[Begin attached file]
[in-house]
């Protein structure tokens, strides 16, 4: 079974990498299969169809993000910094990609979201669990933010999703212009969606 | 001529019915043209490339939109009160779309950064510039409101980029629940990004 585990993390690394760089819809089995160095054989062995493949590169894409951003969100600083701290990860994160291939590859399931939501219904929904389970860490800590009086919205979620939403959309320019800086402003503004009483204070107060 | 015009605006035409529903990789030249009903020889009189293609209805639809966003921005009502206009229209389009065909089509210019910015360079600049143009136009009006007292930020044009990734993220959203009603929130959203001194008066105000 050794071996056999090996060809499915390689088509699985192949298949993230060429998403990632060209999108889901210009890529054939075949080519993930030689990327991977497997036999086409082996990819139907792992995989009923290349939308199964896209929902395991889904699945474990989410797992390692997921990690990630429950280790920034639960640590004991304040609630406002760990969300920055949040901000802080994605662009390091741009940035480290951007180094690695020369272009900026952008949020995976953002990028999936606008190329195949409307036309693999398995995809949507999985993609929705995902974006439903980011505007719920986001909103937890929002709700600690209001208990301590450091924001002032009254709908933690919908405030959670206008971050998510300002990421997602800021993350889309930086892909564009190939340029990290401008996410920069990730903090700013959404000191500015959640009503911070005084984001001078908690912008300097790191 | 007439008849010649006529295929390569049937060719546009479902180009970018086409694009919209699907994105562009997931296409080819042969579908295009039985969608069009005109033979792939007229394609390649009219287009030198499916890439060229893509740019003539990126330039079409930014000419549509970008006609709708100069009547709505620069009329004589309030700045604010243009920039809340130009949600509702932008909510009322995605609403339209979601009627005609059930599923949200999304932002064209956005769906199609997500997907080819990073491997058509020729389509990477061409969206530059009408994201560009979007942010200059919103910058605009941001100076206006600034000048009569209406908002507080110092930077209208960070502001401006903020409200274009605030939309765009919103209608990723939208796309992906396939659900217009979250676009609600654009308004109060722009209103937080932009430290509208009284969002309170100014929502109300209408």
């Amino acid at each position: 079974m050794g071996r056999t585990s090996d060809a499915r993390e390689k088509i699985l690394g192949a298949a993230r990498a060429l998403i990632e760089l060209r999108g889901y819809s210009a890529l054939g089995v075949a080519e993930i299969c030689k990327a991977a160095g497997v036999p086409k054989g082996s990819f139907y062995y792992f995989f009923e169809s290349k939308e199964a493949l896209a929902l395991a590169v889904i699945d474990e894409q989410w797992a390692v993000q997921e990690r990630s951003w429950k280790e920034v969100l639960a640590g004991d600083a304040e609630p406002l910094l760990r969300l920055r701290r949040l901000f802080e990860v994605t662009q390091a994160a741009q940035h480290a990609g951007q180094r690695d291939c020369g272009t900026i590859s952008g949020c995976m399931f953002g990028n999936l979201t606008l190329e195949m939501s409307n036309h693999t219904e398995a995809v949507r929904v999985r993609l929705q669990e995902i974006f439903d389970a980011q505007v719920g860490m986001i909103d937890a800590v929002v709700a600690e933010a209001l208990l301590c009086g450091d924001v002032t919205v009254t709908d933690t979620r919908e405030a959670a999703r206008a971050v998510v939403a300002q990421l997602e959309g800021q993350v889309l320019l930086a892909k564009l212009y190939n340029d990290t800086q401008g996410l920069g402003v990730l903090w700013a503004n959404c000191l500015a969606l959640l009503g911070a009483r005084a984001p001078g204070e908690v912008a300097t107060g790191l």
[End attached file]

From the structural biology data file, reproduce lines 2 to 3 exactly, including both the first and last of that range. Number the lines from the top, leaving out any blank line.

């Protein structure tokens, strides 16, 4: 079974990498299969169809993000910094990609979201669990933010999703212009969606 | 001529019915043209490339939109009160779309950064510039409101980029629940990004 585990993390690394760089819809089995160095054989062995493949590169894409951003969100600083701290990860994160291939590859399931939501219904929904389970860490800590009086919205979620939403959309320019800086402003503004009483204070107060 | 015009605006035409529903990789030249009903020889009189293609209805639809966003921005009502206009229209389009065909089509210019910015360079600049143009136009009006007292930020044009990734993220959203009603929130959203001194008066105000 050794071996056999090996060809499915390689088509699985192949298949993230060429998403990632060209999108889901210009890529054939075949080519993930030689990327991977497997036999086409082996990819139907792992995989009923290349939308199964896209929902395991889904699945474990989410797992390692997921990690990630429950280790920034639960640590004991304040609630406002760990969300920055949040901000802080994605662009390091741009940035480290951007180094690695020369272009900026952008949020995976953002990028999936606008190329195949409307036309693999398995995809949507999985993609929705995902974006439903980011505007719920986001909103937890929002709700600690209001208990301590450091924001002032009254709908933690919908405030959670206008971050998510300002990421997602800021993350889309930086892909564009190939340029990290401008996410920069990730903090700013959404000191500015959640009503911070005084984001001078908690912008300097790191 | 007439008849010649006529295929390569049937060719546009479902180009970018086409694009919209699907994105562009997931296409080819042969579908295009039985969608069009005109033979792939007229394609390649009219287009030198499916890439060229893509740019003539990126330039079409930014000419549509970008006609709708100069009547709505620069009329004589309030700045604010243009920039809340130009949600509702932008909510009322995605609403339209979601009627005609059930599923949200999304932002064209956005769906199609997500997907080819990073491997058509020729389509990477061409969206530059009408994201560009979007942010200059919103910058605009941001100076206006600034000048009569209406908002507080110092930077209208960070502001401006903020409200274009605030939309765009919103209608990723939208796309992906396939659900217009979250676009609600654009308004109060722009209103937080932009430290509208009284969002309170100014929502109300209408």
């Amino acid at each position: 079974m050794g071996r056999t585990s090996d060809a499915r993390e390689k088509i699985l690394g192949a298949a993230r990498a060429l998403i990632e760089l060209r999108g889901y819809s210009a890529l054939g089995v075949a080519e993930i299969c030689k990327a991977a160095g497997v036999p086409k054989g082996s990819f139907y062995y792992f995989f009923e169809s290349k939308e199964a493949l896209a929902l395991a590169v889904i699945d474990e894409q989410w797992a390692v993000q997921e990690r990630s951003w429950k280790e920034v969100l639960a640590g004991d600083a304040e609630p406002l910094l760990r969300l920055r701290r949040l901000f802080e990860v994605t662009q390091a994160a741009q940035h480290a990609g951007q180094r690695d291939c020369g272009t900026i590859s952008g949020c995976m399931f953002g990028n999936l979201t606008l190329e195949m939501s409307n036309h693999t219904e398995a995809v949507r929904v999985r993609l929705q669990e995902i974006f439903d389970a980011q505007v719920g860490m986001i909103d937890a800590v929002v709700a600690e933010a209001l208990l301590c009086g450091d924001v002032t919205v009254t709908d933690t979620r919908e405030a959670a999703r206008a971050v998510v939403a300002q990421l997602e959309g800021q993350v889309l320019l930086a892909k564009l212009y190939n340029d990290t800086q401008g996410l920069g402003v990730l903090w700013a503004n959404c000191l500015a969606l959640l009503g911070a009483r005084a984001p001078g204070e908690v912008a300097t107060g790191l």